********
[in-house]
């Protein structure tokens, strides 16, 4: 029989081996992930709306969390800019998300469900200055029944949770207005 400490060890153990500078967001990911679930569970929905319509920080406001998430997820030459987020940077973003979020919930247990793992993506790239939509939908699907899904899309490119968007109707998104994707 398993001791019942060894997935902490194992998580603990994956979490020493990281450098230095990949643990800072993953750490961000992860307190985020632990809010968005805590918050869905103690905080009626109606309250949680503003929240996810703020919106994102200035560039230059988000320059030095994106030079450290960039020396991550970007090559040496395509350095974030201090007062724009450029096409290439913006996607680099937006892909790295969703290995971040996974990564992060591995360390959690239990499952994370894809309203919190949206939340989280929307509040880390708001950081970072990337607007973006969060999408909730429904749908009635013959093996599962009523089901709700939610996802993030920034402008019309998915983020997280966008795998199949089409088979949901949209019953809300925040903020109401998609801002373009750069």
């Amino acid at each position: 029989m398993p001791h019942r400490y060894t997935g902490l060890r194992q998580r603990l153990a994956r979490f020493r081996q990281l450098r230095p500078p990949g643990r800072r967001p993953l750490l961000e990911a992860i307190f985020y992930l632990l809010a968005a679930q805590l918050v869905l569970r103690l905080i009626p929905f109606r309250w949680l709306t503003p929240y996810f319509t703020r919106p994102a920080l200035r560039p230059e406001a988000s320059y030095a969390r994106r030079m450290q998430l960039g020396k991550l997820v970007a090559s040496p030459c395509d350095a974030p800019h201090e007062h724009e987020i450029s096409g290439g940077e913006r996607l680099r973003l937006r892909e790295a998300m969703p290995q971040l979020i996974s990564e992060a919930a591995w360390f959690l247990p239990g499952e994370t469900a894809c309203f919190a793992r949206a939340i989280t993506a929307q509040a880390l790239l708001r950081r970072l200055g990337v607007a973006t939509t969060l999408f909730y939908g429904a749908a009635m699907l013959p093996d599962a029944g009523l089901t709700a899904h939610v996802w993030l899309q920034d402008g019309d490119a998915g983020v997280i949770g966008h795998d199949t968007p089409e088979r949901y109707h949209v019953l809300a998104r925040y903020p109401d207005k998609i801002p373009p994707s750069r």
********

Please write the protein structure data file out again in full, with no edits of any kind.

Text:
[in-house]
């Protein structure tokens, strides 16, 4: 029989081996992930709306969390800019998300469900200055029944949770207005 400490060890153990500078967001990911679930569970929905319509920080406001998430997820030459987020940077973003979020919930247990793992993506790239939509939908699907899904899309490119968007109707998104994707 398993001791019942060894997935902490194992998580603990994956979490020493990281450098230095990949643990800072993953750490961000992860307190985020632990809010968005805590918050869905103690905080009626109606309250949680503003929240996810703020919106994102200035560039230059988000320059030095994106030079450290960039020396991550970007090559040496395509350095974030201090007062724009450029096409290439913006996607680099937006892909790295969703290995971040996974990564992060591995360390959690239990499952994370894809309203919190949206939340989280929307509040880390708001950081970072990337607007973006969060999408909730429904749908009635013959093996599962009523089901709700939610996802993030920034402008019309998915983020997280966008795998199949089409088979949901949209019953809300925040903020109401998609801002373009750069």
């Amino acid at each position: 029989m398993p001791h019942r400490y060894t997935g902490l060890r194992q998580r603990l153990a994956r979490f020493r081996q990281l450098r230095p500078p990949g643990r800072r967001p993953l750490l961000e990911a992860i307190f985020y992930l632990l809010a968005a679930q805590l918050v869905l569970r103690l905080i009626p929905f109606r309250w949680l709306t503003p929240y996810f319509t703020r919106p994102a920080l200035r560039p230059e406001a988000s320059y030095a969390r994106r030079m450290q998430l960039g020396k991550l997820v970007a090559s040496p030459c395509d350095a974030p800019h201090e007062h724009e987020i450029s096409g290439g940077e913006r996607l680099r973003l937006r892909e790295a998300m969703p290995q971040l979020i996974s990564e992060a919930a591995w360390f959690l247990p239990g499952e994370t469900a894809c309203f919190a793992r949206a939340i989280t993506a929307q509040a880390l790239l708001r950081r970072l200055g990337v607007a973006t939509t969060l999408f909730y939908g429904a749908a009635m699907l013959p093996d599962a029944g009523l089901t709700a899904h939610v996802w993030l899309q920034d402008g019309d490119a998915g983020v997280i949770g966008h795998d199949t968007p089409e088979r949901y109707h949209v019953l809300a998104r925040y903020p109401d207005k998609i801002p373009p994707s750069r």